- The Washington Times - Wednesday, March 15, 2006

Prosecutors seeking the death penalty against confessed terrorist Zacarias Moussaoui told a federal judge that it would be a waste of time to continue the trial after key government witnesses were barred from testifying.

The government is considering an appeal of U.S. District Judge Leonie Brinkema’s decision yesterday that guts roughly half of the federal case against Moussaoui.

Brinkema issued the sanctions because a government lawyer violated trial rules by coaching witnesses on their testimony and improperly giving them access to trial transcripts.

Brinkema delayed the trial until Monday to give prosecutors a chance to sort out their options.

In a conference call yesterday between the judge and lawyers, Assistant U.S. Attorney Rob Spencer bluntly described the impact of Brinkema’s ruling.

“We don’t know whether it is worth us proceeding at all, candidly, under the ruling you made today,” Spencer said, according to court transcripts of the hearing, which was closed to the public. “Because without some relief, frankly, I think that there’s no point for us to go forward.”

Spencer went on to say that resuming the trial under the current conditions would “waste the jury’s time and the court’s time.”

But defense lawyer Edward MacMahon said prosecutors cannot appeal Brinkema’s ruling to the 4th U.S. Circuit Court of Appeals in Richmond because the trial is already under way. Spencer said that even if MacMahon’s legal interpretation is correct, the government still has the right to ask Brinkema to reconsider her ruling.

Brinkema said during the teleconference that she didn’t know whether her ruling could be appealed.

Justice Department spokeswoman Tasia Scolinos called the decision disappointing. Without addressing the likelihood of overturning Brinkema’s ruling, she stressed that prosecutors have already obtained a guilty plea from and at a minimum he will be imprisoned for life without possibility of release.

Brinkema’s ruling rejected a defense request for more serious sanctions - dismissal of the government’s entire death-penalty case.

The judge penalized prosecutors after learning Transportation Security Administration lawyer Carla Martin had violated trial rules. Martin had improperly prepared seven witnesses from the Federal Aviation Administration for questions on cross-examination by sending them trial transcripts.

Federal rules of evidence prohibit witnesses from exposure to trial testimony because of the possibility they will alter their testimony based on what they learn.

“I don’t think in the annals of criminal law there has ever been a case with this many significant problems,” Brinkema said after Tuesday’s hearing uncovered even more government misconduct.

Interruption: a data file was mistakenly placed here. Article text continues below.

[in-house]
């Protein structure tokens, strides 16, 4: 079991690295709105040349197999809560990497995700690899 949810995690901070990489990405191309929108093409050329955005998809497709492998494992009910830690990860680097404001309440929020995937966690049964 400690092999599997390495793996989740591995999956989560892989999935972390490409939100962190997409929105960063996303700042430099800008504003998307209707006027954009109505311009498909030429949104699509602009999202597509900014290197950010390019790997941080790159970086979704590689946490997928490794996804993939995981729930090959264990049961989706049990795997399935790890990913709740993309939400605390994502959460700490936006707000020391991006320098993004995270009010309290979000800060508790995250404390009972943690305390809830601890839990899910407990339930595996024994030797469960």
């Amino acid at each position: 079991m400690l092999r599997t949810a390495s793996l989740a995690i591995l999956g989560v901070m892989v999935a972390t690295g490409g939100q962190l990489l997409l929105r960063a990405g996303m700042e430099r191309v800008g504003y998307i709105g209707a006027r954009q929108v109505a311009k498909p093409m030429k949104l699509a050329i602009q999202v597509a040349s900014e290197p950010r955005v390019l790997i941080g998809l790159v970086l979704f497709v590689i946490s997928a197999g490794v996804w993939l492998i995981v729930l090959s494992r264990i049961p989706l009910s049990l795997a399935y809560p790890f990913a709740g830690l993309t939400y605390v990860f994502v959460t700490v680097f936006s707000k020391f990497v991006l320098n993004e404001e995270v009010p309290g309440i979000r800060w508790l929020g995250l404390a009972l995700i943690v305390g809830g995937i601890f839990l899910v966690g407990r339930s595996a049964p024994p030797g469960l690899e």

Moussaoui is the only person charged in this country with the Sept. 11, 2001 attacks. He pleaded guilty in April to conspiring with al-Qaida to hijack aircraft and other crimes, but he denies any involvement in 9/11, saying he was training for a possible future attack.

The sentencing trial that began last week will determine Moussaoui’s punishment: death or life in prison.

Six witnesses who testified outside the jury’s presence yesterday - all present or former FAA employees - said Martin’s exhortations would not have affected their testimony. But Brinkema said that wasn’t clear.

“Whether the witnesses have actually been tainted or not is almost impossible to tell,” Brinkema said. “There are a number of errors so serious that that portion of the government’s case has been seriously eroded.”

Martin had been expected to testify yesterday, but she invoked her right to an attorney. That attorney, Roscoe Howard, later advised her not to testify.

E-mails written by Martin reveal she believed prosecutors had overstated the FAA’s ability to prevent the 9/11 attacks in their opening statement to the jury, and the FAA witnesses had to be prepared for aggressive cross-examination as a result.

Tuesday’s hearing revealed even more missteps by Martin. In one instance, defense lawyers sought to meet with two TSA employees who might be called as defense witnesses, but Martin falsely told the defense that the two were unwilling to meet with them.

The aviation witnesses are key to prosecutors’ efforts to obtain the death penalty, which they must prove by showing Moussaoui’s actions resulted in at least one death on Sept. 11.

The witnesses were expected to testify that they would have issued alerts and implemented security measures at the airports if Moussaoui had revealed his al-Qaida membership and the true intent of his flight training when he was arrested and interrogated by federal agents in August 2001.

Prosecutors can appeal Brinkema’s ruling to the 4th U.S. Circuit Court of Appeals in Richmond. They filed a pretrial appeal in 2003 when Brinkema struck the death penalty as punishment for the government’s refusal to allow defense questioning of al-Qaida witnesses in U.S. custody. The appellate court overruled Brinkema in 2004 and reinstated the death-penalty option.

Outside the courthouse, Abraham Scott of Springfield, Va., whose wife Janice Marie died at the Pentagon on 9/11, called Brinkema’s ruling “a fair decision,” though he was disappointed that the stricken testimony will not expose some of the FAA’s failings prior to the attacks.

Related article:

Moussaoui judge allows option of death penalty

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